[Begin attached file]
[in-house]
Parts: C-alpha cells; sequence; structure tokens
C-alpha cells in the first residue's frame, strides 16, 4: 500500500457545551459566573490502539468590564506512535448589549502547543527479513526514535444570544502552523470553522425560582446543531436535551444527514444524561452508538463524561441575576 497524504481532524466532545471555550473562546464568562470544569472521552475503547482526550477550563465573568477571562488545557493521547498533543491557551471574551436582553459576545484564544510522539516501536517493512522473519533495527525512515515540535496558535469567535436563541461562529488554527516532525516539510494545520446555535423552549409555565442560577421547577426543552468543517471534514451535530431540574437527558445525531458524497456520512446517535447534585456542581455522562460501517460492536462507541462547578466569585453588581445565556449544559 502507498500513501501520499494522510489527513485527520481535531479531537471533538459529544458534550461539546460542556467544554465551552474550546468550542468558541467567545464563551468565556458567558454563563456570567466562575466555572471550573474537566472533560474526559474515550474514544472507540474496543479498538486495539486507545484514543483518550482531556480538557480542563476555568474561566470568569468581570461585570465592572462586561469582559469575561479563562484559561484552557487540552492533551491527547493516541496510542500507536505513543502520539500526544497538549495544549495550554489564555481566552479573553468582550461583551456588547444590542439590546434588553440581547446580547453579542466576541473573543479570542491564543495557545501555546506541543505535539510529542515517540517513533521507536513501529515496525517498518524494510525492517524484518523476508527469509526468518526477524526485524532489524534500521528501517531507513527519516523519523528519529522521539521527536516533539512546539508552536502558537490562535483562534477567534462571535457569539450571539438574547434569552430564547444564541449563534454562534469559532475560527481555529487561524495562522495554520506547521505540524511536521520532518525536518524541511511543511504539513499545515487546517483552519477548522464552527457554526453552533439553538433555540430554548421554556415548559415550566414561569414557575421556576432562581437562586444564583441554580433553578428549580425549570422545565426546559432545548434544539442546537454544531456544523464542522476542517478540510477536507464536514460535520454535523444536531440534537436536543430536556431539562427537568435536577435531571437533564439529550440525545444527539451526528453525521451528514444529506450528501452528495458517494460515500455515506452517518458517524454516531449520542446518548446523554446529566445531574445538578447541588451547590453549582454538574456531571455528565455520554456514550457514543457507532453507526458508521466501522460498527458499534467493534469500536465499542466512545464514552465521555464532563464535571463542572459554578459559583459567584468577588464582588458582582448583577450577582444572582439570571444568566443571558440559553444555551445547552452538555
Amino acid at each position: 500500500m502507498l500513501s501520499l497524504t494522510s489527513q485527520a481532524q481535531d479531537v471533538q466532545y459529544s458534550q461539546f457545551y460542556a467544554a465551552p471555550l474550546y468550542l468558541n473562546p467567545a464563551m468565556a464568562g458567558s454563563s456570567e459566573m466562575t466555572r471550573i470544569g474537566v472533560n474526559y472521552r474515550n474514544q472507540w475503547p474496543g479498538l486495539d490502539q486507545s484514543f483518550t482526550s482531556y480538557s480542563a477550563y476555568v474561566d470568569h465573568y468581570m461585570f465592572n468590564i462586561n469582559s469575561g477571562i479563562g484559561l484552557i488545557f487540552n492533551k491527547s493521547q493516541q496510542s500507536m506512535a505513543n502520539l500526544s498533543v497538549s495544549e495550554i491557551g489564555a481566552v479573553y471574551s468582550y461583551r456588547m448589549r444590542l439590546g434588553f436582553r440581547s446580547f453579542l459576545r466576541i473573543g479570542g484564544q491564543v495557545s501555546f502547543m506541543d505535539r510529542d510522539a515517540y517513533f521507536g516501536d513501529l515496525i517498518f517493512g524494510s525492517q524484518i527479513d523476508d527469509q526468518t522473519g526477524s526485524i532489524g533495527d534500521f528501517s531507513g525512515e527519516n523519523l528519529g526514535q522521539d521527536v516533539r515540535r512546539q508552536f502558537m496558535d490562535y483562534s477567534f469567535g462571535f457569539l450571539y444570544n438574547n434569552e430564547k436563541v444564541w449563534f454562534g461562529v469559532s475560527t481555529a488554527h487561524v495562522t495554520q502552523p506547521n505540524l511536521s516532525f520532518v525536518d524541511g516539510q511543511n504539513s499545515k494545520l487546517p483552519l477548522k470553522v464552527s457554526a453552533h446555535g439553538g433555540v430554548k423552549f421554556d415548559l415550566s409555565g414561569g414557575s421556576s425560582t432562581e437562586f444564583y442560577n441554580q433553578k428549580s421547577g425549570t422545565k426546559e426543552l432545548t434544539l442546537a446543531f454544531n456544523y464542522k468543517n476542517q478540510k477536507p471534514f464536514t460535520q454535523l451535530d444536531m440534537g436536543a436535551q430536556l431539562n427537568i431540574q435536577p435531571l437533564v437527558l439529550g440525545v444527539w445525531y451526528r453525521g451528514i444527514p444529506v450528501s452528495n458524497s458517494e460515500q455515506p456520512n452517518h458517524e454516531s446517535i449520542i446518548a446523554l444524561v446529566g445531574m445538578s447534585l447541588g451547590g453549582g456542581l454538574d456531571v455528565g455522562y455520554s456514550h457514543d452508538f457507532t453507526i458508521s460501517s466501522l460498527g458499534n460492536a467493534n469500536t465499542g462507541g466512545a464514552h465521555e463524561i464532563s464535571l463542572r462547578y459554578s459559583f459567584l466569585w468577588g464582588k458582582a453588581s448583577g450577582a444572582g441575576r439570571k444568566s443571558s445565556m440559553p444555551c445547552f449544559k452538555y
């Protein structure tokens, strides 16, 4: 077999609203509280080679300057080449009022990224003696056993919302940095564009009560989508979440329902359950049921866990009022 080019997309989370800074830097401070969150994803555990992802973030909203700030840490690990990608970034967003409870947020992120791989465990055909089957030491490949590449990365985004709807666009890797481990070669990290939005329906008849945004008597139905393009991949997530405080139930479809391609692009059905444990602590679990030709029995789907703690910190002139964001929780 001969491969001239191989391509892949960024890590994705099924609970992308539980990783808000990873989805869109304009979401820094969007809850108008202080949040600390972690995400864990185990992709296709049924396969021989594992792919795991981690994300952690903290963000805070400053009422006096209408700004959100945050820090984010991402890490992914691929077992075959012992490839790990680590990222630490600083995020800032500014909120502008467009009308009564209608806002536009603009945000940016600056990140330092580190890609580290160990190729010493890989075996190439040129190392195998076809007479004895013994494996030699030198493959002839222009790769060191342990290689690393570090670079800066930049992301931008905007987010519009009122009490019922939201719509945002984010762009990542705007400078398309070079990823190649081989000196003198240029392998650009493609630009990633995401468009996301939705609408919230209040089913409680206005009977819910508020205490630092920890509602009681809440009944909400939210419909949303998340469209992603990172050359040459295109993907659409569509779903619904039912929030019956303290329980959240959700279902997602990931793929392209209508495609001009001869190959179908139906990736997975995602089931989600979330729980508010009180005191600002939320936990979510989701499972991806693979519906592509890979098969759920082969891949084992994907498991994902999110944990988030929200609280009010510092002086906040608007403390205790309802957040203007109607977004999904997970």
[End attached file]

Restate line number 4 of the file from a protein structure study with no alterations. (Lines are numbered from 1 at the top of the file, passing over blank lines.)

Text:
Amino acid at each position: 500500500m502507498l500513501s501520499l497524504t494522510s489527513q485527520a481532524q481535531d479531537v471533538q466532545y459529544s458534550q461539546f457545551y460542556a467544554a465551552p471555550l474550546y468550542l468558541n473562546p467567545a464563551m468565556a464568562g458567558s454563563s456570567e459566573m466562575t466555572r471550573i470544569g474537566v472533560n474526559y472521552r474515550n474514544q472507540w475503547p474496543g479498538l486495539d490502539q486507545s484514543f483518550t482526550s482531556y480538557s480542563a477550563y476555568v474561566d470568569h465573568y468581570m461585570f465592572n468590564i462586561n469582559s469575561g477571562i479563562g484559561l484552557i488545557f487540552n492533551k491527547s493521547q493516541q496510542s500507536m506512535a505513543n502520539l500526544s498533543v497538549s495544549e495550554i491557551g489564555a481566552v479573553y471574551s468582550y461583551r456588547m448589549r444590542l439590546g434588553f436582553r440581547s446580547f453579542l459576545r466576541i473573543g479570542g484564544q491564543v495557545s501555546f502547543m506541543d505535539r510529542d510522539a515517540y517513533f521507536g516501536d513501529l515496525i517498518f517493512g524494510s525492517q524484518i527479513d523476508d527469509q526468518t522473519g526477524s526485524i532489524g533495527d534500521f528501517s531507513g525512515e527519516n523519523l528519529g526514535q522521539d521527536v516533539r515540535r512546539q508552536f502558537m496558535d490562535y483562534s477567534f469567535g462571535f457569539l450571539y444570544n438574547n434569552e430564547k436563541v444564541w449563534f454562534g461562529v469559532s475560527t481555529a488554527h487561524v495562522t495554520q502552523p506547521n505540524l511536521s516532525f520532518v525536518d524541511g516539510q511543511n504539513s499545515k494545520l487546517p483552519l477548522k470553522v464552527s457554526a453552533h446555535g439553538g433555540v430554548k423552549f421554556d415548559l415550566s409555565g414561569g414557575s421556576s425560582t432562581e437562586f444564583y442560577n441554580q433553578k428549580s421547577g425549570t422545565k426546559e426543552l432545548t434544539l442546537a446543531f454544531n456544523y464542522k468543517n476542517q478540510k477536507p471534514f464536514t460535520q454535523l451535530d444536531m440534537g436536543a436535551q430536556l431539562n427537568i431540574q435536577p435531571l437533564v437527558l439529550g440525545v444527539w445525531y451526528r453525521g451528514i444527514p444529506v450528501s452528495n458524497s458517494e460515500q455515506p456520512n452517518h458517524e454516531s446517535i449520542i446518548a446523554l444524561v446529566g445531574m445538578s447534585l447541588g451547590g453549582g456542581l454538574d456531571v455528565g455522562y455520554s456514550h457514543d452508538f457507532t453507526i458508521s460501517s466501522l460498527g458499534n460492536a467493534n469500536t465499542g462507541g466512545a464514552h465521555e463524561i464532563s464535571l463542572r462547578y459554578s459559583f459567584l466569585w468577588g464582588k458582582a453588581s448583577g450577582a444572582g441575576r439570571k444568566s443571558s445565556m440559553p444555551c445547552f449544559k452538555y